Social Justice Award winners

Three chosen as UofSC's 2021 Social Justice Award winners

January 11, 2021, Megan Sexton

An endowed chair in the School of Information Science, an associate professor of higher education who directs the university’s Museum of Education, and a Gamecock football player who proclaimed “’Matter’ is the Minimum” during last summer’s Black Lives Matter protests are the university’s 2021 Social Justice Awards winners.

Maxcy Monument on the Historic Horseshoe with sunlight streaming through the trees.
A statue of the Virgin of Guadalupe, at the Basilica of Our Lady of Guadalupe, in Mexico City

The Virgin of Guadalupe is more than a religious icon in Mexico

December 11, 2020, Rebecca Janzen

Each year, as many as 10 million people travel to the shrine of Our Lady of Guadalupe in Mexico City, in what is believed to be the largest Catholic pilgrimage in the Americas. Due to COVID-19 concerns, the pilgrimage will instead be held online this year. Rebecca Janzen, assistant professor of Spanish and comparative literature, explains the significance of the pilgrimage for The Conversation.

old gravestone for an enslaved person named Cicely

How history memorializes those who die from COVID-19 will reflect our values

December 03, 2020, Nicole S. Maskiell

As COVID-19 affects frontline workers and communities of color far more than other demographic groups, and protesters agitate for racial justice, American society is wrestling with its racial memory and judging which monuments and memorials deserve a place. In The Conversation, history professor Nicole S. Maskiell looks back at how a few marginalized and oppressed people who served on the front lines of prior epidemics have been treated and remembered.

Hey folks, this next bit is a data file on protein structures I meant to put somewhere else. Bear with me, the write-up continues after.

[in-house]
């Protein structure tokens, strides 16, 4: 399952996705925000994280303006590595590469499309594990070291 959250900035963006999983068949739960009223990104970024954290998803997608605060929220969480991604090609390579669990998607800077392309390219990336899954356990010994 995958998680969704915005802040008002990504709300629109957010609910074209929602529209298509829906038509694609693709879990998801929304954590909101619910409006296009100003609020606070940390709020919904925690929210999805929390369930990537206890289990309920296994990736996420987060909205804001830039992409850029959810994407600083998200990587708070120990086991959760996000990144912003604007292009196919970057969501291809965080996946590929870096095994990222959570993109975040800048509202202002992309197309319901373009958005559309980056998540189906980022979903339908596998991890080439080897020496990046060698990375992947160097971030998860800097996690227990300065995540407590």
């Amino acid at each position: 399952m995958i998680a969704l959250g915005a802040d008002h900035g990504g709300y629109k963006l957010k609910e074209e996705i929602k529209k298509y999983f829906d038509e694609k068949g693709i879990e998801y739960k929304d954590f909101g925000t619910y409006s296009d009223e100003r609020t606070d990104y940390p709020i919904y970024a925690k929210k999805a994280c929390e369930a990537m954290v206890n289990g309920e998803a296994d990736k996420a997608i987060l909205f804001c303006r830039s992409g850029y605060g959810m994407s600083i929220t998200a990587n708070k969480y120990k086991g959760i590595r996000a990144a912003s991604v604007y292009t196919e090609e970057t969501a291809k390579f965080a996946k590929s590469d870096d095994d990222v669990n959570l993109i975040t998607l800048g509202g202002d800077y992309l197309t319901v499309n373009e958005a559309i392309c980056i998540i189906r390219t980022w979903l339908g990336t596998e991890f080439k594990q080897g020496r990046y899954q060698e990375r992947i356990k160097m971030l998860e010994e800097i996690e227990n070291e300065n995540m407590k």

desktop with laptop and notepad describing

7 things to know in the fight against 'fake news'

December 03, 2020, Rebekah Friedman

If you’ve ever come across a story or image or video online and thought to yourself, “There’s no way this is real,” there’s a good chance you were right. Fake news is a growing threat, and advances in technology are making it harder to spot. Two researchers in the College of Information and Communications discuss what it is, how it works and what can be done to address it.

Darla Moore School of Business economist Joey Von Nessen speaks at the University of South Carolina's 2018 Economic Outlook Conference

UofSC economic forecast for 2021: Palmetto State's economy largely rebounded, but significant gaps still remain

November 25, 2020

With a current unemployment rate of 4.2 percent — less than two percentage points away from its pre-pandemic low of 2.5 percent — South Carolina’s economy has largely recovered from the pandemic-induced recession of 2020, but UofSC economists caution that a COVID-19 vaccine will be required to return to full strength across all sectors in 2021.